Parfocality means that when one objective lens is in focus, then the other objective lens will also be in focus. Pay attention to the diopter settings on each ocular. Plus, know your own prescription. In addition, if the diopters are not set properly, you could be “in focus”, but your assistant using the side observer and/or the monitor image will be out of focus.
Personal Parfocal adjustment:
It’s critical that you obtain your own personal parfocal settings. Here’s how:
A. Position the microscope above a flat, stationary surface.
B. Using a pen or pencil, makes a dot on a piece of white paper to serve as a focus target and place it within the illumination field of the microscope.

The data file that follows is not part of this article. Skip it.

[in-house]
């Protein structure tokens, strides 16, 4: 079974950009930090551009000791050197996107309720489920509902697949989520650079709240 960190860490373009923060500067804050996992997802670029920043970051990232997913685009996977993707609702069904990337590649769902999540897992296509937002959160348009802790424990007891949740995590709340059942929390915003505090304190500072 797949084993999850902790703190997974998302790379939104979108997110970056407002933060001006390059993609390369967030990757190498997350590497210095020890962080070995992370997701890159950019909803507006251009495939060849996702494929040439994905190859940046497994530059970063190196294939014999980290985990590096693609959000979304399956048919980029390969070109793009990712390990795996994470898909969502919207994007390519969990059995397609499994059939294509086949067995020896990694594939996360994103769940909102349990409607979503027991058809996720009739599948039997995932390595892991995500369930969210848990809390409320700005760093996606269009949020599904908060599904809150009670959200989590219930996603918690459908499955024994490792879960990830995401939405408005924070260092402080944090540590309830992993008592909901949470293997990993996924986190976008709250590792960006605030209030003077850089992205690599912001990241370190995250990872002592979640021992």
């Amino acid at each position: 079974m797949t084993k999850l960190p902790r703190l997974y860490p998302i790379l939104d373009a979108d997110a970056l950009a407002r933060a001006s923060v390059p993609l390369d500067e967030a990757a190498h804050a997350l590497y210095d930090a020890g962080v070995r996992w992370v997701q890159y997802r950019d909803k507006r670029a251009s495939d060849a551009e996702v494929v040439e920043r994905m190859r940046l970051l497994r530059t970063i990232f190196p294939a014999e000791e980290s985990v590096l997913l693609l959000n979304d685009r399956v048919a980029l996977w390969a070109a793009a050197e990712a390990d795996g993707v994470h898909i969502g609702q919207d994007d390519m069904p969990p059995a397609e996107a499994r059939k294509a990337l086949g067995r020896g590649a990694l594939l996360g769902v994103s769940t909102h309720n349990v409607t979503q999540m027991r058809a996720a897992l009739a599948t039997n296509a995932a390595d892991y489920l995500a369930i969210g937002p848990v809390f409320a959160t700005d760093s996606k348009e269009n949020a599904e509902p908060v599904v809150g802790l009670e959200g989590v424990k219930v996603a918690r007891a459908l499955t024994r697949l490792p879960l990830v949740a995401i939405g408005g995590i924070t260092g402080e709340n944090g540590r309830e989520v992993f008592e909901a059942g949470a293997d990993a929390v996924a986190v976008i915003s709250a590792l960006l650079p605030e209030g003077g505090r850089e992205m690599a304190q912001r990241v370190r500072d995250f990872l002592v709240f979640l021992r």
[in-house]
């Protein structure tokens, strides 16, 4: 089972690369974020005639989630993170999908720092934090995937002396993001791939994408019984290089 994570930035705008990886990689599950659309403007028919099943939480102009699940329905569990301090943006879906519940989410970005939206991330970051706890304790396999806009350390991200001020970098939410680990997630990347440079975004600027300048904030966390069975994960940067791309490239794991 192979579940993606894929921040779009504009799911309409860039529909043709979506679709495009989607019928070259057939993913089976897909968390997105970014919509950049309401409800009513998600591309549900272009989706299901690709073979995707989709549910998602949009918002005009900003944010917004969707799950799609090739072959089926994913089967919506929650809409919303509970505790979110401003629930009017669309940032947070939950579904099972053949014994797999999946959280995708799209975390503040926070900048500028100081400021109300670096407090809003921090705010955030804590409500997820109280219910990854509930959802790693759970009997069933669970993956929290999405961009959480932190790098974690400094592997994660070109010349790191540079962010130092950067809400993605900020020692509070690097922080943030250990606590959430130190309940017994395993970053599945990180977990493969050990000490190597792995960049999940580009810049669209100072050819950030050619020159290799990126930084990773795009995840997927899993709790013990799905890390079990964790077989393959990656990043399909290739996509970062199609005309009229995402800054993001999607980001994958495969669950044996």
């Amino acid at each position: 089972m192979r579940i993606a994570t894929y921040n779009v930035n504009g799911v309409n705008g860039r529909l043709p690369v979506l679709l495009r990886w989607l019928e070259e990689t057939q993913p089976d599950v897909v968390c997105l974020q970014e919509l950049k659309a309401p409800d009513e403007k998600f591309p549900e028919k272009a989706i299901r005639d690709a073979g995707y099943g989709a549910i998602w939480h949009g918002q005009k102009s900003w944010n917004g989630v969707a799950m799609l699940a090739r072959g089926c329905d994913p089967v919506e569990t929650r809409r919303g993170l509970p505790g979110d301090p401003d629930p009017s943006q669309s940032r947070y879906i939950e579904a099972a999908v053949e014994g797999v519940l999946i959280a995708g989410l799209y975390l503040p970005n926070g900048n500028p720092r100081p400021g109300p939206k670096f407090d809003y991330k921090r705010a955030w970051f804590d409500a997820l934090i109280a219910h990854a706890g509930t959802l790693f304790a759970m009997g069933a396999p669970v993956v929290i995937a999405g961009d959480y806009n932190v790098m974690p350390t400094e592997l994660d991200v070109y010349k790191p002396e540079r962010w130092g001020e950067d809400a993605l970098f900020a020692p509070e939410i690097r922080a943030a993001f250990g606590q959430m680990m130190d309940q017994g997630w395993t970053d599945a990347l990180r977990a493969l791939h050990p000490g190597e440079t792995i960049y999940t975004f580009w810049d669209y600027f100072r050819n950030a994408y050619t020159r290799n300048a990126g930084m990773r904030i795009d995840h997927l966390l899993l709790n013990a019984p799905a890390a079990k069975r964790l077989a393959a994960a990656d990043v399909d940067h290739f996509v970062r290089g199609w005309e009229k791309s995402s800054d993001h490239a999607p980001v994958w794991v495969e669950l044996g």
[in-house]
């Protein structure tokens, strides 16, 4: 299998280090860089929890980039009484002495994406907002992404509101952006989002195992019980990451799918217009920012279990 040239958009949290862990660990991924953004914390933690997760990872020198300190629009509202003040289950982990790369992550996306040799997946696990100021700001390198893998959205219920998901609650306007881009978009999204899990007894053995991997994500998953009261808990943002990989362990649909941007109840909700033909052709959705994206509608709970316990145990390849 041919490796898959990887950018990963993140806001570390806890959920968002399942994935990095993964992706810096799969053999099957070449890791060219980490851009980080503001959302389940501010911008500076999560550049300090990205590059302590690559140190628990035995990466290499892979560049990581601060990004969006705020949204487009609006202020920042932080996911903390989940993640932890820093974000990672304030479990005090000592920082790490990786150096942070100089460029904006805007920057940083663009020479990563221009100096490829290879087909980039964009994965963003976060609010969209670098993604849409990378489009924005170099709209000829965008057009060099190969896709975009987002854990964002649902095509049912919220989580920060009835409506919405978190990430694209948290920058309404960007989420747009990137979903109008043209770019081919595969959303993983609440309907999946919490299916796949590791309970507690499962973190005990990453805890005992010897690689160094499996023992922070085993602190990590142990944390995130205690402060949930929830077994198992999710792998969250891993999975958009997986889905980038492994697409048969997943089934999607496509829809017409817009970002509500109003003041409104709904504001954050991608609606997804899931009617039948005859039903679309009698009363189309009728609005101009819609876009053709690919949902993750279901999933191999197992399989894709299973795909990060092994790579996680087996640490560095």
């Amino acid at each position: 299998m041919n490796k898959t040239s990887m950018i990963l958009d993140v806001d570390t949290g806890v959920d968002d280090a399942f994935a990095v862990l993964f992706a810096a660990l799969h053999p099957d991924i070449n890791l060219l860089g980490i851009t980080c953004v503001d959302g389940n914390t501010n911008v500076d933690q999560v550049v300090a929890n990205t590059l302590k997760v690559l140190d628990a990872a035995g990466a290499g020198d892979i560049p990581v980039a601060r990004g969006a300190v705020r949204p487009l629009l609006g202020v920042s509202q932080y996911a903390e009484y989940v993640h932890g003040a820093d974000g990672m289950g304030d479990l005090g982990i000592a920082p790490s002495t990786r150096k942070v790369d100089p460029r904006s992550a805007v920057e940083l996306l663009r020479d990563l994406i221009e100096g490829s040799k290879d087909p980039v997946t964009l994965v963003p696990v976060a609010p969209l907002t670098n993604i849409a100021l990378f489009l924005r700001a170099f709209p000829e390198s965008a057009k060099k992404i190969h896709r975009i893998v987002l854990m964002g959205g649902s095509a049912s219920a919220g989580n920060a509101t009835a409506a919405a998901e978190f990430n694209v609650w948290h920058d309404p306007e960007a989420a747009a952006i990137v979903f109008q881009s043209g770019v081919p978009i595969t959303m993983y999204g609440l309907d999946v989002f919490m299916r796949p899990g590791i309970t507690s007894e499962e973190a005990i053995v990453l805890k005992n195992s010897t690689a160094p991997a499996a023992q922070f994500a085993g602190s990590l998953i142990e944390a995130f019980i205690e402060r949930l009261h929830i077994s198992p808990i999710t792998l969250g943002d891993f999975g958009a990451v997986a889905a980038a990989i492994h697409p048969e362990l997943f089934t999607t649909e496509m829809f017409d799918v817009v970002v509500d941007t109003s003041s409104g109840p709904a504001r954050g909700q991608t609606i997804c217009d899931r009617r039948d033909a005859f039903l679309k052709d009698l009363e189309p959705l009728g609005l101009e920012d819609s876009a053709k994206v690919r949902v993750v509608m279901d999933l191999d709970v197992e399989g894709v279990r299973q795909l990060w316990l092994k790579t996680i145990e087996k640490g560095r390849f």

C. Set both of the eyepiece diopter settings to “0”.
D. Set the microscope on its highest magnification setting and focus until a sharp image is obtained. Adjust the inter-pupillary distance so that “one” image is viewed
E. Being careful not to physically shift the microscope position, change the magnification setting to its lowest position. Then, focus left and right eyepieces, one at a time, by turning the diopter ring until the image is clear and sharp. Tighten the diopter lock button to lock in this position and record the settings for future use.
F. Each operator will then have their particular settings which are to be dialed in whenever that particular operator uses the microscope.
This procedure does not have to be repeated by the same operator each time the microscope is used. However, due to changes in eye correction associated with time, it is recommended that this procedure be repeated by the operator once or twice per year.